Donald Tsang's corruption case is the second of its kind involving top officials in his administration.
Last year, his former chief secretary, Rafael Hui, was found guilty of taking bribes from property tycoon Thomas Kwok.
The former chief executive, who took office in 2005, had long been dogged by criticisms that he and his government were too cosy with the city's powerful tycoons.
Detractors point to how he stopped building new public homes as a sop to property moguls, leading to ever-higher housing prices.
But his supporters note that it was also under the Tsang administration that legislation such as the Competition Law to hobble monopolistic practices was passed. A law banning misleading tactics in property sales went through as well.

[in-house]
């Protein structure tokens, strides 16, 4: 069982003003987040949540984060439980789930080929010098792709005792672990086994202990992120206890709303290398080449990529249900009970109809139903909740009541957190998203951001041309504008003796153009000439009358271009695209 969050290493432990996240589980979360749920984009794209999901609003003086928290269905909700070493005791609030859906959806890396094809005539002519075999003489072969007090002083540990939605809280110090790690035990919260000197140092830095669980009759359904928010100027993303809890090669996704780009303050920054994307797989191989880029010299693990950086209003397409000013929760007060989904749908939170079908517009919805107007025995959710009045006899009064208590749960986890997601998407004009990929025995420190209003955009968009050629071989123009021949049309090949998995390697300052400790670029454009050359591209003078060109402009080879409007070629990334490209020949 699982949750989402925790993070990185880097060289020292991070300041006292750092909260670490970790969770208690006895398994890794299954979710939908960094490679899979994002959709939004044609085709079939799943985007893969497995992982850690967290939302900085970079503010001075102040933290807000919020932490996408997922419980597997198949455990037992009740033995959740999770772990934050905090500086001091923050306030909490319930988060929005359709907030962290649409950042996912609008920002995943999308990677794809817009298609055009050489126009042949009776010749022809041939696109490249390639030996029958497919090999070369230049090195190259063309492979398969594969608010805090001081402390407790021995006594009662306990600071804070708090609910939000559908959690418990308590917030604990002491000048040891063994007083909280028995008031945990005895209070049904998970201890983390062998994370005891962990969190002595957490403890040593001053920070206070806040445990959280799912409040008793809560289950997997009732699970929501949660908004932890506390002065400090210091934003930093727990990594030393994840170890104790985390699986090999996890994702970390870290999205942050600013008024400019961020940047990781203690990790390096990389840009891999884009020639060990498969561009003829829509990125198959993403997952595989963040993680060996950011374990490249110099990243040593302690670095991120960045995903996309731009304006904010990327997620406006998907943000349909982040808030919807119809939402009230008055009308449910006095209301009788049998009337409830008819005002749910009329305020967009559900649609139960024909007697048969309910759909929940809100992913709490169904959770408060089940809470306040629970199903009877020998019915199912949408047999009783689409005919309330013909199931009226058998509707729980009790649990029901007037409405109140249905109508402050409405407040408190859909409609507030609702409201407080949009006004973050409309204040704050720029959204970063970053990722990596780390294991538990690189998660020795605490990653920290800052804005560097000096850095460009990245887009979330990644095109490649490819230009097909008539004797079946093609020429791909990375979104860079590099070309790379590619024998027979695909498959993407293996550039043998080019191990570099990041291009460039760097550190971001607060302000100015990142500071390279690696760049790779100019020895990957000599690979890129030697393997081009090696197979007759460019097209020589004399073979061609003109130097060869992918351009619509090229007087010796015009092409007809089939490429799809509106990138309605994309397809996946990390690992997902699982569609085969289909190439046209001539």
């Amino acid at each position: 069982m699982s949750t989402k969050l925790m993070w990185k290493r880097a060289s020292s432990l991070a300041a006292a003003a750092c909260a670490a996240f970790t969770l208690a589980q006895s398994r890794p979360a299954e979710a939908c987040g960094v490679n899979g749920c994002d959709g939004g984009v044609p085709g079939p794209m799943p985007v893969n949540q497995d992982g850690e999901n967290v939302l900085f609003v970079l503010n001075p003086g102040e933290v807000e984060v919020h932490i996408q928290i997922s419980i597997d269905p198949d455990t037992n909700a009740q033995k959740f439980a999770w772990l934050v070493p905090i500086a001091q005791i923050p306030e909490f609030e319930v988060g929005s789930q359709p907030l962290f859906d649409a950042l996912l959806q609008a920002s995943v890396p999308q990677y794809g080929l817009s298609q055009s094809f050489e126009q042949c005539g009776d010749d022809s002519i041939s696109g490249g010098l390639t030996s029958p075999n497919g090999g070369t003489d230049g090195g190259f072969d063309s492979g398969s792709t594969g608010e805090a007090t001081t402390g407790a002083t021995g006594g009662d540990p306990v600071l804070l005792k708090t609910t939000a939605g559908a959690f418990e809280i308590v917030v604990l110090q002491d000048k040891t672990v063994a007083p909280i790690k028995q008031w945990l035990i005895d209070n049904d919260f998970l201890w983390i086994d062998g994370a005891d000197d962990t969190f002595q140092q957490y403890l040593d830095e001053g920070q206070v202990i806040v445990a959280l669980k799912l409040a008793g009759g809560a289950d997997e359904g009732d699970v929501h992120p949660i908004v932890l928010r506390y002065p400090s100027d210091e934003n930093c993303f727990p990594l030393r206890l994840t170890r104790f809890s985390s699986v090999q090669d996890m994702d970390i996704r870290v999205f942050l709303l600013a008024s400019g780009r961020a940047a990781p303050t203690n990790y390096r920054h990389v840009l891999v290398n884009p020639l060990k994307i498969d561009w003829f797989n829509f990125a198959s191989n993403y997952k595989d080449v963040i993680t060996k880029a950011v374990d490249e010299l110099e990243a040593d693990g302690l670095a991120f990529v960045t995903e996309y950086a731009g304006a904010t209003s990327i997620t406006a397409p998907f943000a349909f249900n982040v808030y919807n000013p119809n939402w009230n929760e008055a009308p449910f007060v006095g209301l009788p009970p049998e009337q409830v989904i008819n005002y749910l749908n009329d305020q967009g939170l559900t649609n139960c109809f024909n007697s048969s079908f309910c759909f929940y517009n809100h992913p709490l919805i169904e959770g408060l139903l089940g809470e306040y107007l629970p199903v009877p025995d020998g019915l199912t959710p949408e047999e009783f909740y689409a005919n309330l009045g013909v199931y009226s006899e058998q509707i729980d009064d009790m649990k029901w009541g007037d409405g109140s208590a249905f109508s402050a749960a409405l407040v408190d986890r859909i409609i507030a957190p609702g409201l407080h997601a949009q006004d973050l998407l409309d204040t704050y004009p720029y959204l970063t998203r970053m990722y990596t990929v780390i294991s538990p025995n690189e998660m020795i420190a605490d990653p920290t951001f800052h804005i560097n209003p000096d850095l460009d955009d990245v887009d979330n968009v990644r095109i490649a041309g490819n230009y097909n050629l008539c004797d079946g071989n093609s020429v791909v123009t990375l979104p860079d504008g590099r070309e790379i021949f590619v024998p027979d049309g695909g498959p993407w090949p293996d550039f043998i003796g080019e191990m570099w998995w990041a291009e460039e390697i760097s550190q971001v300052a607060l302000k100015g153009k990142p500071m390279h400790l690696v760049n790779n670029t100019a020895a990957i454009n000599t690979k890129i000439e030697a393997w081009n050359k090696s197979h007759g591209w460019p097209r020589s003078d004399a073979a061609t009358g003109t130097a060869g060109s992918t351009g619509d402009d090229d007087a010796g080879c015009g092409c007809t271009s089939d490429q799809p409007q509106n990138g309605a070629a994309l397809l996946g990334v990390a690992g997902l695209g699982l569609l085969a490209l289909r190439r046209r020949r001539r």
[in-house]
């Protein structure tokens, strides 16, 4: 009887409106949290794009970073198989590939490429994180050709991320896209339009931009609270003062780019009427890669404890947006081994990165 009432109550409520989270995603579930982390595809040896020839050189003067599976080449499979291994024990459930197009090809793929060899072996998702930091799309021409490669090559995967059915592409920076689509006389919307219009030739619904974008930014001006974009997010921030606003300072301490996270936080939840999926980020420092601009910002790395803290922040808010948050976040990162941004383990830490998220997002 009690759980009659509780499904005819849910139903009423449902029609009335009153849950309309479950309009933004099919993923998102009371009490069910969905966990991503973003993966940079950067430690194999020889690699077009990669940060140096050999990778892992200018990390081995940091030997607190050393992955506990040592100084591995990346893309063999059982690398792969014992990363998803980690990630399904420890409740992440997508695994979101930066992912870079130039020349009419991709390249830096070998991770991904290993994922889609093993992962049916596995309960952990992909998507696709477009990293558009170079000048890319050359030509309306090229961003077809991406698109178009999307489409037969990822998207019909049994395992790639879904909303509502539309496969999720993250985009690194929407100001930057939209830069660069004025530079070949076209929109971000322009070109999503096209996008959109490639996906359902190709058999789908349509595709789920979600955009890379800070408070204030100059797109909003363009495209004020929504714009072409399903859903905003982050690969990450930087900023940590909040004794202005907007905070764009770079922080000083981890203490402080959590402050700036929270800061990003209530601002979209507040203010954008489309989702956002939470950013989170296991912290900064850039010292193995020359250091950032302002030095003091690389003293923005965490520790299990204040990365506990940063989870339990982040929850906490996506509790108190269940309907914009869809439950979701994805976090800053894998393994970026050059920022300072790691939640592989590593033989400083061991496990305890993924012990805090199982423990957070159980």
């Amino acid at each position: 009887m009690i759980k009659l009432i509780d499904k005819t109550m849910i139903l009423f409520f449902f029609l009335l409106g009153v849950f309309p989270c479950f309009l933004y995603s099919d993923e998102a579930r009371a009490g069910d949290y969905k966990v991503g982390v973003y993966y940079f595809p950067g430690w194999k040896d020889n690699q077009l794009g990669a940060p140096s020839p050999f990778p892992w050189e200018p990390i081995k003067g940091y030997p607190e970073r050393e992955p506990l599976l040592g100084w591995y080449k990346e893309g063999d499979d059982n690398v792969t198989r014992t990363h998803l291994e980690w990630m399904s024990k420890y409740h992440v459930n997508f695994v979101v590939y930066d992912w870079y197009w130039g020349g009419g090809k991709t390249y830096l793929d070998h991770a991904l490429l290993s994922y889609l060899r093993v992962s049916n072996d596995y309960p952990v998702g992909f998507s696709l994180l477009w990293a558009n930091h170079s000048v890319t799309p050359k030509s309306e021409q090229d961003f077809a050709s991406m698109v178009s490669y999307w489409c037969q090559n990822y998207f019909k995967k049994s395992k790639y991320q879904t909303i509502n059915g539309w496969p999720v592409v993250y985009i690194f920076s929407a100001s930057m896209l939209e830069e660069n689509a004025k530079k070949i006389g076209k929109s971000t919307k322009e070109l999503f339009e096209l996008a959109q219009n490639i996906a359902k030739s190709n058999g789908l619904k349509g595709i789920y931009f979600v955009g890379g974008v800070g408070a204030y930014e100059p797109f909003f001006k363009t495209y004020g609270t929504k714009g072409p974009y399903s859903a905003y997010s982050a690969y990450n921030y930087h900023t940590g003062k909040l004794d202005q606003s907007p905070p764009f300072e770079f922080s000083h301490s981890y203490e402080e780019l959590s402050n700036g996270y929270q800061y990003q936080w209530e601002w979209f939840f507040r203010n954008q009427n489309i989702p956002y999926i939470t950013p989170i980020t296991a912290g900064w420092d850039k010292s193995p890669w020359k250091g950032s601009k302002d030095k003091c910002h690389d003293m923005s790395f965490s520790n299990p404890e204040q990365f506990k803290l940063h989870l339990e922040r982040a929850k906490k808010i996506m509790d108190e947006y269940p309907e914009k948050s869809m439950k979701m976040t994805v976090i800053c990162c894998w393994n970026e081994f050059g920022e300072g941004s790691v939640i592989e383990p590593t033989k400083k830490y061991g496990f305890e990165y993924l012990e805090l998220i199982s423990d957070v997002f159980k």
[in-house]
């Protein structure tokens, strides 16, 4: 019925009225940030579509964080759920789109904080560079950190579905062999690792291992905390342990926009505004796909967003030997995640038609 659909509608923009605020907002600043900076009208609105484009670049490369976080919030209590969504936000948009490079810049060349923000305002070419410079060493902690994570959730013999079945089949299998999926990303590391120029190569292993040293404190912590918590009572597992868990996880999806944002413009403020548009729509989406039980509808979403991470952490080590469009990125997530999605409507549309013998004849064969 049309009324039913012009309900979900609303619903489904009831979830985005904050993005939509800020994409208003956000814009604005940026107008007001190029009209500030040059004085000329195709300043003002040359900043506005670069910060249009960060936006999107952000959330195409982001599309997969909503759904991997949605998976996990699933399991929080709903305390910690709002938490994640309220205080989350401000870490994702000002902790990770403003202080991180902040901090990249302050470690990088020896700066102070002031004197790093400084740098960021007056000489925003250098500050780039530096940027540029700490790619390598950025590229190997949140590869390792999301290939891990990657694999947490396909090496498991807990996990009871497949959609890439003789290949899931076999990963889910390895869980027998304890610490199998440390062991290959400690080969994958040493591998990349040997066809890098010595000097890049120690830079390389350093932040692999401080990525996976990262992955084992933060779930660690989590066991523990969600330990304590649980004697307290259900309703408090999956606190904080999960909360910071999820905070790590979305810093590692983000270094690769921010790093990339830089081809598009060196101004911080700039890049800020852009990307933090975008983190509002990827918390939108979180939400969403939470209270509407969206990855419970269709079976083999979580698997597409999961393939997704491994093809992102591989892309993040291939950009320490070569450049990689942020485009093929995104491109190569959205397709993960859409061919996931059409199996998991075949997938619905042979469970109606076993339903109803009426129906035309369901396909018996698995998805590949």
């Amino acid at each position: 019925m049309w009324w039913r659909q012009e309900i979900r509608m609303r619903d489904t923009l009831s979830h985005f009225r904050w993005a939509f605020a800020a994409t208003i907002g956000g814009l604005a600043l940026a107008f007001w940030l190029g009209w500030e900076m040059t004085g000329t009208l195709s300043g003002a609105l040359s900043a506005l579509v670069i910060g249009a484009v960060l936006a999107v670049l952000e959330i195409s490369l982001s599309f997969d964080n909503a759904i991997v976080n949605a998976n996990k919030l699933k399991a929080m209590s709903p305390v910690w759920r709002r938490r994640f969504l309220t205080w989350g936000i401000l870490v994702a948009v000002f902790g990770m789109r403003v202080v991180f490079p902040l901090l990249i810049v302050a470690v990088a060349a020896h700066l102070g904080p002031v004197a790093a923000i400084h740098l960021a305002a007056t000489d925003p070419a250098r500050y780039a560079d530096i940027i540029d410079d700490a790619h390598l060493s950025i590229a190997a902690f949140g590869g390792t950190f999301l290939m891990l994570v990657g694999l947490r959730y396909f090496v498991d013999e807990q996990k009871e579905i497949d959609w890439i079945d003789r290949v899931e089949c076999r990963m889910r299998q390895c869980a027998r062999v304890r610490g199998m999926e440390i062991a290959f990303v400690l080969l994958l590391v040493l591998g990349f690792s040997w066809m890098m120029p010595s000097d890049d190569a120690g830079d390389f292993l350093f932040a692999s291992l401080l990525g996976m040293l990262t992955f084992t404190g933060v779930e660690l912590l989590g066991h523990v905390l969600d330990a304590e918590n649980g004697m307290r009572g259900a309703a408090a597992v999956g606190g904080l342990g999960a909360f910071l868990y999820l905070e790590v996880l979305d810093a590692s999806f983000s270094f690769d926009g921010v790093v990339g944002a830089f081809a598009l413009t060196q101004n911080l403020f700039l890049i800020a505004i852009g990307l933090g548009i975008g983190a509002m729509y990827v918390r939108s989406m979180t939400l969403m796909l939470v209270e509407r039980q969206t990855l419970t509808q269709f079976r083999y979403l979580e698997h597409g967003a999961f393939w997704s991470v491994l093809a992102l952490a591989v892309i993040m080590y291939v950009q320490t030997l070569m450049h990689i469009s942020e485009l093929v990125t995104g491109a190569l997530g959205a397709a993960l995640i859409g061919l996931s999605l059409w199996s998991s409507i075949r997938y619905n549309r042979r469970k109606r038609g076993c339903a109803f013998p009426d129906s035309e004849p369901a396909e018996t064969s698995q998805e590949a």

An official who used to work with Tsang told The Straits Times that the stopping of land sales was "more a matter of ideology" following the 2003 economic crisis that led to a property crash. "Given his background as a civil servant under the British, Tsang firmly believed in the ideology of non-interference in the market. He was thinking - this is a perfect time to withdraw the visible hand from the market."
Whatever the situation, Hong Kong's image has arguably been affected by the two high-profile cases.